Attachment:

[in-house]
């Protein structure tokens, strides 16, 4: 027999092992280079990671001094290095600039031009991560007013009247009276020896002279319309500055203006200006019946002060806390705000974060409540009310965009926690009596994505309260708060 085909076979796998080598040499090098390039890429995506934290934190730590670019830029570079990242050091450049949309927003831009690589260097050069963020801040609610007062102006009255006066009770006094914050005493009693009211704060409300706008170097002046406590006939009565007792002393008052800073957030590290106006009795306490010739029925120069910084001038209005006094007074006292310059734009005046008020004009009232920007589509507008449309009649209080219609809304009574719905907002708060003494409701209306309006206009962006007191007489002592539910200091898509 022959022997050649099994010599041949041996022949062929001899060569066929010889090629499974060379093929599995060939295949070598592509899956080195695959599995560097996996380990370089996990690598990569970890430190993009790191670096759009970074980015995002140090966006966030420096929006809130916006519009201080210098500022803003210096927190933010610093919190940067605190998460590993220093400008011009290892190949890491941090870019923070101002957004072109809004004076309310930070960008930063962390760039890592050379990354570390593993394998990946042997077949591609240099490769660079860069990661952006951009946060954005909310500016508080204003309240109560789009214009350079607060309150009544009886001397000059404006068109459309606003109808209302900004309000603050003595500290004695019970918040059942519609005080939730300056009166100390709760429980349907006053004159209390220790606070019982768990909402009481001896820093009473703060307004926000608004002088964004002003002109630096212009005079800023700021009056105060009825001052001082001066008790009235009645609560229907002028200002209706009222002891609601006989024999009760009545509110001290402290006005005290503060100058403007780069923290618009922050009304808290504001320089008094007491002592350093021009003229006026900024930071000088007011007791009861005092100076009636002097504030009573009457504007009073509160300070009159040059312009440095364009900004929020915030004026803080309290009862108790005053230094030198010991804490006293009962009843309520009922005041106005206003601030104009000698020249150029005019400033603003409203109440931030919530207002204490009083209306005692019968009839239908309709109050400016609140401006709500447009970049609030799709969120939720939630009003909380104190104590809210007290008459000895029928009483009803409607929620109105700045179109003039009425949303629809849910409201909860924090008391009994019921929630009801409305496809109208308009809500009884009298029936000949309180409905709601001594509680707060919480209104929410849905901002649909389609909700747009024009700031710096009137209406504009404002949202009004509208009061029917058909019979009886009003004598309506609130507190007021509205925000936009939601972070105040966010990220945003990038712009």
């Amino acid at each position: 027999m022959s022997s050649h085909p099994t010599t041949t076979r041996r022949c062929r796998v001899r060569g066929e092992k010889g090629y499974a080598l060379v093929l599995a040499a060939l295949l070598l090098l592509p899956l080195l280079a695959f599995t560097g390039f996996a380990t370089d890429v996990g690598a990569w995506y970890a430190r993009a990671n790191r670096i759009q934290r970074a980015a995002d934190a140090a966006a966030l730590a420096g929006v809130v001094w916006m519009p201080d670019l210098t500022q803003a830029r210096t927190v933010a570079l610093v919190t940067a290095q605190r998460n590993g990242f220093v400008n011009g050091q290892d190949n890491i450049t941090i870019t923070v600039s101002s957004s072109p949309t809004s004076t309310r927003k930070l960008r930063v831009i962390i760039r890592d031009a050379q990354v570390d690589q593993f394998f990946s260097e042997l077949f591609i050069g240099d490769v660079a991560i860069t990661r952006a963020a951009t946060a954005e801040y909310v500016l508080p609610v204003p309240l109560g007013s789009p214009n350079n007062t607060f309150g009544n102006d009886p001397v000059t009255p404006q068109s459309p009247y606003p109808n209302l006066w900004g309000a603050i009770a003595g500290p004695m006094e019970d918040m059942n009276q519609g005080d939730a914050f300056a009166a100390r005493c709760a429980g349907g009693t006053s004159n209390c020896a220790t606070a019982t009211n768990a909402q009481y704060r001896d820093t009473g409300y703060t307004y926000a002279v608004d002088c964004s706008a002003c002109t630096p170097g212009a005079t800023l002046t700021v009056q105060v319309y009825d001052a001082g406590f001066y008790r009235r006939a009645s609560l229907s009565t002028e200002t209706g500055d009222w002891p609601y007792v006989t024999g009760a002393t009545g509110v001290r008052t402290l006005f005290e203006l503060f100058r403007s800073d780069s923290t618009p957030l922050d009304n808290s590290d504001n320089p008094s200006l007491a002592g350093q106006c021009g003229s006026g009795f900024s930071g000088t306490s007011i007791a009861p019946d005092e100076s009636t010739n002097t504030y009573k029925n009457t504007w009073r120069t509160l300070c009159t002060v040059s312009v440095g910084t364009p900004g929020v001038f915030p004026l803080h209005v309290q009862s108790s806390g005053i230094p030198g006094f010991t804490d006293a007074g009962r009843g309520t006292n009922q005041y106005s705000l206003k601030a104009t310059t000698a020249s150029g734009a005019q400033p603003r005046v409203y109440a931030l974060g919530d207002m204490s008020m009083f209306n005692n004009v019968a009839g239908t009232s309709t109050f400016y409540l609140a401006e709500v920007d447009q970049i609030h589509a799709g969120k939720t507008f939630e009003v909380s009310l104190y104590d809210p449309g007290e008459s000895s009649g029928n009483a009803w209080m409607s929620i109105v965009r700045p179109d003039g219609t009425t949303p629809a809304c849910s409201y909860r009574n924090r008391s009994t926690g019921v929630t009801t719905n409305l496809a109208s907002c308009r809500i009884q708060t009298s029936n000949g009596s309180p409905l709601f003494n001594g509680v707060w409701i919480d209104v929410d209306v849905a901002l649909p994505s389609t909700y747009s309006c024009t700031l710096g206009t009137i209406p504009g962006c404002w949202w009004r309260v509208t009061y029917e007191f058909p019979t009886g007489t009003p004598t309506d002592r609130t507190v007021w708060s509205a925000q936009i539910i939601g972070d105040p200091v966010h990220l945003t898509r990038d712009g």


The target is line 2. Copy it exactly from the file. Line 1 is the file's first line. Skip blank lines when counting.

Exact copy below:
């Protein structure tokens, strides 16, 4: 027999092992280079990671001094290095600039031009991560007013009247009276020896002279319309500055203006200006019946002060806390705000974060409540009310965009926690009596994505309260708060 085909076979796998080598040499090098390039890429995506934290934190730590670019830029570079990242050091450049949309927003831009690589260097050069963020801040609610007062102006009255006066009770006094914050005493009693009211704060409300706008170097002046406590006939009565007792002393008052800073957030590290106006009795306490010739029925120069910084001038209005006094007074006292310059734009005046008020004009009232920007589509507008449309009649209080219609809304009574719905907002708060003494409701209306309006206009962006007191007489002592539910200091898509 022959022997050649099994010599041949041996022949062929001899060569066929010889090629499974060379093929599995060939295949070598592509899956080195695959599995560097996996380990370089996990690598990569970890430190993009790191670096759009970074980015995002140090966006966030420096929006809130916006519009201080210098500022803003210096927190933010610093919190940067605190998460590993220093400008011009290892190949890491941090870019923070101002957004072109809004004076309310930070960008930063962390760039890592050379990354570390593993394998990946042997077949591609240099490769660079860069990661952006951009946060954005909310500016508080204003309240109560789009214009350079607060309150009544009886001397000059404006068109459309606003109808209302900004309000603050003595500290004695019970918040059942519609005080939730300056009166100390709760429980349907006053004159209390220790606070019982768990909402009481001896820093009473703060307004926000608004002088964004002003002109630096212009005079800023700021009056105060009825001052001082001066008790009235009645609560229907002028200002209706009222002891609601006989024999009760009545509110001290402290006005005290503060100058403007780069923290618009922050009304808290504001320089008094007491002592350093021009003229006026900024930071000088007011007791009861005092100076009636002097504030009573009457504007009073509160300070009159040059312009440095364009900004929020915030004026803080309290009862108790005053230094030198010991804490006293009962009843309520009922005041106005206003601030104009000698020249150029005019400033603003409203109440931030919530207002204490009083209306005692019968009839239908309709109050400016609140401006709500447009970049609030799709969120939720939630009003909380104190104590809210007290008459000895029928009483009803409607929620109105700045179109003039009425949303629809849910409201909860924090008391009994019921929630009801409305496809109208308009809500009884009298029936000949309180409905709601001594509680707060919480209104929410849905901002649909389609909700747009024009700031710096009137209406504009404002949202009004509208009061029917058909019979009886009003004598309506609130507190007021509205925000936009939601972070105040966010990220945003990038712009």